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Model theory. (English) Zbl 0789.03031
Encyclopedia of Mathematics and Its Applications. 42. Cambridge: Cambridge University Press. xiii, 772 p. (1993).
The author writes in the introduction that the idea to write a book on model theory arose twelve years ago. Working on this project, so much material was accumulated that he wrote three other books on special parts of model theory.
But it is more than enough what was left for the present book. Scattered through the 790 pages are nine hundred exercises. The references contain one thousand items. This gives a hint on the immense material collected by the author.
What is the main difference to other books on model theory, for instance to the famous book of Chang and Keisler? It is the concentration on constructions rather than classification. Many results and methods appear for the first time in a book.
Now let us describe the contents. The book has twelve chapters and an appendix with special examples. Each chapter ends with a history and bibliography. Here the reader finds information for his further reading. This is important if the reader wants to go into details. Not all results presented in the book are proved.
The first chapter gives a short introduction. The author defines structures, term algebras, homomorphisms and so on. Diagrams are used to build models.
The second chapter covers essential material on languages. The author gives examples of axiomatizable classes of structures and introduces some of the fundamental notions like type and categoricity and deals with chains of models and quantifier elimination.
In chapter 3 the author defines Skolem functions and deals with Skolem hulls. He describes games for elementary equivalence. He also describes infinitary languages and gives a proof of Scott’s isomorphism theorem.
In chapter 4 the author demonstrates the influence of other branches of mathematics to model theory. So methods of group theory are explained to study automorphism groups of structures. Then he goes on with imaginary elements, minimal sets and strongly minimal sets. He shows the connection to geometry. This chapter includes the result of Zil’ber and Hrushovski on groups interpretable in modular geometries.
In chapter 5 the author discusses interpretations. They are used to show undecidability of theories. The author introduces the Morley rank and shows Macintyre’s result that every totally transcendental field is algebraically closed.
Chapter 6 is wholly devoted to the model theory of first-order languages. It starts with the compactness theorem for first-order logic, Boolean algebras, Stone spaces and types. It goes on with the amalgamation property and preservation theorems and ends with some facts from stability.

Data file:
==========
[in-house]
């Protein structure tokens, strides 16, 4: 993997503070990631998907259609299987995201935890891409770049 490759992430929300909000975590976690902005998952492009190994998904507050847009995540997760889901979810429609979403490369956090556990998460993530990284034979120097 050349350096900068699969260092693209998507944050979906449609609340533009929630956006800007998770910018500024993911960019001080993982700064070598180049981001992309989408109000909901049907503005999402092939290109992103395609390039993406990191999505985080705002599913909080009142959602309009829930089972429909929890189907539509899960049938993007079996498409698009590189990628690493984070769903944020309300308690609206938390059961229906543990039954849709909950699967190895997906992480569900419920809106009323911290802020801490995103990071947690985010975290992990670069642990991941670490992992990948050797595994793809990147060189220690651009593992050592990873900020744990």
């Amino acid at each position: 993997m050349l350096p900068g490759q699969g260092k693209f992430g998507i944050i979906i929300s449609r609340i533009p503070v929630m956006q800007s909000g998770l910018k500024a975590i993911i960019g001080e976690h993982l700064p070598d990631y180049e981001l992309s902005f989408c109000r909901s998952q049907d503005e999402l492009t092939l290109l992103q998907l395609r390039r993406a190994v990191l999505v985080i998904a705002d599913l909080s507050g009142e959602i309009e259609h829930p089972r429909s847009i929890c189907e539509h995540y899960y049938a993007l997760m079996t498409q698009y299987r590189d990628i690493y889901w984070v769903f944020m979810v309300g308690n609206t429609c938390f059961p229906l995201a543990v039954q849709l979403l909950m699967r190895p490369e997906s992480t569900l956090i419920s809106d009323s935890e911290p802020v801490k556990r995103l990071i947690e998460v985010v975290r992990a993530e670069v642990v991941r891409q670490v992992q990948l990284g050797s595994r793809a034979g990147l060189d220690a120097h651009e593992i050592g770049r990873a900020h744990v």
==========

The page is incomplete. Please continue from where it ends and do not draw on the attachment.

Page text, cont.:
In chapter 7 the author discusses omitting types and the Fraïssé construction and countable categoricity.
Chapter 8 is mainly connected with the work of Robinson. Here the author deals with existentially closed structures, model theoretic forcing, model completeness and model companions.
Chapter 9 deals with products. The author describes direct products, reduced products, ultraproducts and Boolean powers. He introduces Horn formulas and discusses the Feferman-Vaught theorem. This chapter also includes a description of Word constructions.
In chapter 10 the author shows how to build saturated structures by means of chains. He discusses recursively saturated structures and atomic compact models.
Chapter 11 deals with Ehrenfeucht-Mostowski models. The author shows the influence of infinite combinatorics to model theory. He discusses non- standard methods and the problem of defining well-orderings. Using Baumgartner’s orderings the author shows non-structure theorems.
Chapter 12 discusses uncountably categorical theories. So the cohomology of expansions is examined.
The appendix assembles results of various interesting theories. So the Baur-Monk invariants for modules are introduced and used for the stability classification of modules. The Szmierlew invariants for Abelian groups are described and used to show the decidability of the theory of Abelian groups. Further examples deal with several classes of groups, fields and linear orderings.
Reviewer: M.Weese (Berlin)

03Cxx Model theory
03-02 Research exposition (monographs, survey articles) pertaining to mathematical logic and foundations
03-01 Introductory exposition (textbooks, tutorial papers, etc.) pertaining to mathematical logic and foundations